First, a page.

Helping families celebrate a life lived.


Services & Obituaries

Hayden Ferguson
September 12,1928 ~
October 08, 2019
Date of Service: October 26, 2019

David Bayne
March 1, 1958 ~
October 13, 2019
Date of Service: October 26, 2019

Edward Smith
October 6, 1930 ~
October 17, 2019

John D Sandmeyer
March 21, 1930 ~
October 15, 2019

Deborah Jacobs-Long
November 14, 1952 ~
October 12, 2019

Cammy Van Antwerp
December 15, 1952 ~
October 12, 2019

Barbara Bohr
September 26, 1932 ~
October 08, 2019

Anthony Stamm
January 22, 1931 ~
October 07, 2019

Russell Lubbers
November 20, 1927 ~
October 05, 2019


Steven Van Antwerp

September 26,1950 ~ June 28, 2019


9/26/1950 – 6/28/2019

He was the rock star of barbering. He was passionate about fishing and music. He loved ice cream. And most of all, he loved his family.

Steven Craig was born to Stanley and Lula Van Antwerp in a small logging town in the Cascade Mountains of Oregon. His early childhood memories were of Lake Labish before moving to Salem, Oregon, and eventually a permanent move to the Gallatin Valley.

In Manhattan High, Steve was active in M-Club and the Varsity Football Squad and was generally social, funny, and outgoing. He was crowned Homecoming King alongside his high school sweetheart, Wanda Boyts, whom he married two years later. Steve’s love of music gave him the opportunity to play drums for the Inside Out and the Wooden Nickel bands. Later he completed barber school in Spokane, Washington, and was proud to bring his talents back to the place he loved.

Steve made a home and a name for himself in beautiful Bozeman, Montana. It is here where he met his second wife, Linda George, and where he purchased 26 W. Main Street and became the sole proprietor of the Tonsorial Parlor Barber Shop. Steve and Linda welcomed a daughter, Jessica, and Steve took on the role offather to Linda’s young son, Benjamin. After the marriage dissolved, he became a single father and dedicated his life to his daughter and his career.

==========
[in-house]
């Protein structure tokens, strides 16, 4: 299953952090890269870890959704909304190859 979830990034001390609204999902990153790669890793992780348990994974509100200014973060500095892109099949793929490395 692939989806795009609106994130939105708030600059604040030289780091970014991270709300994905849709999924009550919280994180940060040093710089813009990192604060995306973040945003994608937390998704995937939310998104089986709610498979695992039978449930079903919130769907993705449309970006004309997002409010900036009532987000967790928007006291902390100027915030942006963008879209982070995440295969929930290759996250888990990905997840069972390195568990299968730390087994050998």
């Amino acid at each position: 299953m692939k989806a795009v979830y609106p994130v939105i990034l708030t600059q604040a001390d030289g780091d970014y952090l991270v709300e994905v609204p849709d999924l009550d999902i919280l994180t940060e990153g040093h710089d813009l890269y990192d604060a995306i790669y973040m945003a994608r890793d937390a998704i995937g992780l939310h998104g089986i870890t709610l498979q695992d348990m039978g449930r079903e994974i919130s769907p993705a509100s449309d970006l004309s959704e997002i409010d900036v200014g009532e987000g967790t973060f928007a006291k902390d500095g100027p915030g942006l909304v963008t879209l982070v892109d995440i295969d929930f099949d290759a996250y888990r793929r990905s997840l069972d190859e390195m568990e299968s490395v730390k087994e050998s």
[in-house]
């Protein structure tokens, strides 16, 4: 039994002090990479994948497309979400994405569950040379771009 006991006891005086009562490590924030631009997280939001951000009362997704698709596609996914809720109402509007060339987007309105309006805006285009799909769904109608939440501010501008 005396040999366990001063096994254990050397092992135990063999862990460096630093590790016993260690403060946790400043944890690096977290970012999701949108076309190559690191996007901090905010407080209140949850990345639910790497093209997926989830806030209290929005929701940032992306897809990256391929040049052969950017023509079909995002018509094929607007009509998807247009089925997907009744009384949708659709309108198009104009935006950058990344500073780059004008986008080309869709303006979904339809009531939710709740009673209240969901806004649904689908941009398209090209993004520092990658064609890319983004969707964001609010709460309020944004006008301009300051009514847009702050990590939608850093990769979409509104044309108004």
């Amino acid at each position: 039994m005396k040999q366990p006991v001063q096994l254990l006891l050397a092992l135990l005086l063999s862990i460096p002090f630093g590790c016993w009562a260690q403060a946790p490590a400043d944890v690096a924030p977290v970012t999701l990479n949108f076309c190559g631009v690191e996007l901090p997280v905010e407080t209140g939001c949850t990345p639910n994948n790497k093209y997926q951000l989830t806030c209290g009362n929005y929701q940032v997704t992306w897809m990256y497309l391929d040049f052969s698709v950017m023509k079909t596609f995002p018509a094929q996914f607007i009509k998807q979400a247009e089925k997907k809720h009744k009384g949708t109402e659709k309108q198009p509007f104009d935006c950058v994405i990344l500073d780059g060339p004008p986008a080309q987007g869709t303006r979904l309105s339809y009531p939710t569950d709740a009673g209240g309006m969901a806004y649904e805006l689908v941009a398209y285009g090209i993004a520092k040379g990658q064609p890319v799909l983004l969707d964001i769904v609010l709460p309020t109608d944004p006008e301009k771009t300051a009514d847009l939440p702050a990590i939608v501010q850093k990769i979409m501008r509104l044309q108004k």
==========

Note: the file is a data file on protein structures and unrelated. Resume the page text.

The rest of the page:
Like clockwork, you could see Steve walking down Main Street toward his shop at 8:45am in a crisp, collared shirt. From the large hanging sign, vintage wallpaper, and old glass bottles that lined the walls, the barbershop was a trusted and familiar place.Throughout his 44-year-long career, he not only improved his client’s and friend’s physical appearance, but he offered an honest ear and outlet to many who would seek advice. He unabashedly shared his wry sense of humor about politics and life with his customers and friends. With a comb in one hand and shears in the other, Steve forged friendships and made new acquaintances. Where the appointment times are sharp, KGLT is on the stereo, and the view of Historic Downtown Bozeman is prime; you knew when you arrived that you would enjoy the 15 minutes shared with the Tonsorial Artist.

Customers would see Steve beam with pride when asked about his daughter and grandchildren. You could be sure to find photos of them tucked in between the eclectic décor or hear about Jessica’s latest crazy adventure. Many remember the time he drove to Las Vegas in 125-degree heat to surprise his daughter for the birth of his granddaughter. With wind-blown hair and tired eyes, it was all worth the 13-hour drive to meet his first grandchild. Steve fell in love with each of his three granddaughters and his grandson, excitedly awaiting the day he could teach them all to fish and play the guitar. He was affectionately known as “PopPop” and the kids knew that they were in for a good time when they would visit. He continued the tradition of gifting rare and vividly illustrated books and his love of reading to each of them, making them laugh with his animated voices. His grandkids loved and cherished their time with PopPop and would always look forward to sharing his beloved ice cream with him.